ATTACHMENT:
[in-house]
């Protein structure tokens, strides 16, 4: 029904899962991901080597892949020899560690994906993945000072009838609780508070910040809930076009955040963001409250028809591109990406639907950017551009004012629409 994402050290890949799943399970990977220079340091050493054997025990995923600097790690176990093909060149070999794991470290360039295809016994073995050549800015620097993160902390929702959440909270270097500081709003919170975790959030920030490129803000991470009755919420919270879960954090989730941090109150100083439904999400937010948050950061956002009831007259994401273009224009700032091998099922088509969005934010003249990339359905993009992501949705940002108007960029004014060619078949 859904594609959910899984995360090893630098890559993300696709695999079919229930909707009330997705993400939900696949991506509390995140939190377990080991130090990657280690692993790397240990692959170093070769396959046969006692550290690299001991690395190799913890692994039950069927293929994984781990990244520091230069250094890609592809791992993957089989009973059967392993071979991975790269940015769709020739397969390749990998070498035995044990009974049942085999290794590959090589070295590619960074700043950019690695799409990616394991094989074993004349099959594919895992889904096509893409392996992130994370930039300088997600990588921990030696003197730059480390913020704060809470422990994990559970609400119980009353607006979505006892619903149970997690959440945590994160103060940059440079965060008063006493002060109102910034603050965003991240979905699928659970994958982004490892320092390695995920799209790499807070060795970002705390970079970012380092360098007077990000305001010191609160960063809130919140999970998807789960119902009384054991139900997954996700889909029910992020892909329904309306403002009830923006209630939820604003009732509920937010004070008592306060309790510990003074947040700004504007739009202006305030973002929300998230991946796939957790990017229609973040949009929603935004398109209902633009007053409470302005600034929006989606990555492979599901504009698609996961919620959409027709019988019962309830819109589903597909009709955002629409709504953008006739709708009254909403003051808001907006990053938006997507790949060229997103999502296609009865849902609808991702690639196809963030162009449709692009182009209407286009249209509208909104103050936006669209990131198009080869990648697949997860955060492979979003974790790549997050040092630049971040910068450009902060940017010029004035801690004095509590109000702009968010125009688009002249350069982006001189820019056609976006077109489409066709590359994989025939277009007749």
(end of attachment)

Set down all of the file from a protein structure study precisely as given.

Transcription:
[in-house]
């Protein structure tokens, strides 16, 4: 029904899962991901080597892949020899560690994906993945000072009838609780508070910040809930076009955040963001409250028809591109990406639907950017551009004012629409 994402050290890949799943399970990977220079340091050493054997025990995923600097790690176990093909060149070999794991470290360039295809016994073995050549800015620097993160902390929702959440909270270097500081709003919170975790959030920030490129803000991470009755919420919270879960954090989730941090109150100083439904999400937010948050950061956002009831007259994401273009224009700032091998099922088509969005934010003249990339359905993009992501949705940002108007960029004014060619078949 859904594609959910899984995360090893630098890559993300696709695999079919229930909707009330997705993400939900696949991506509390995140939190377990080991130090990657280690692993790397240990692959170093070769396959046969006692550290690299001991690395190799913890692994039950069927293929994984781990990244520091230069250094890609592809791992993957089989009973059967392993071979991975790269940015769709020739397969390749990998070498035995044990009974049942085999290794590959090589070295590619960074700043950019690695799409990616394991094989074993004349099959594919895992889904096509893409392996992130994370930039300088997600990588921990030696003197730059480390913020704060809470422990994990559970609400119980009353607006979505006892619903149970997690959440945590994160103060940059440079965060008063006493002060109102910034603050965003991240979905699928659970994958982004490892320092390695995920799209790499807070060795970002705390970079970012380092360098007077990000305001010191609160960063809130919140999970998807789960119902009384054991139900997954996700889909029910992020892909329904309306403002009830923006209630939820604003009732509920937010004070008592306060309790510990003074947040700004504007739009202006305030973002929300998230991946796939957790990017229609973040949009929603935004398109209902633009007053409470302005600034929006989606990555492979599901504009698609996961919620959409027709019988019962309830819109589903597909009709955002629409709504953008006739709708009254909403003051808001907006990053938006997507790949060229997103999502296609009865849902609808991702690639196809963030162009449709692009182009209407286009249209509208909104103050936006669209990131198009080869990648697949997860955060492979979003974790790549997050040092630049971040910068450009902060940017010029004035801690004095509590109000702009968010125009688009002249350069982006001189820019056609976006077109489409066709590359994989025939277009007749």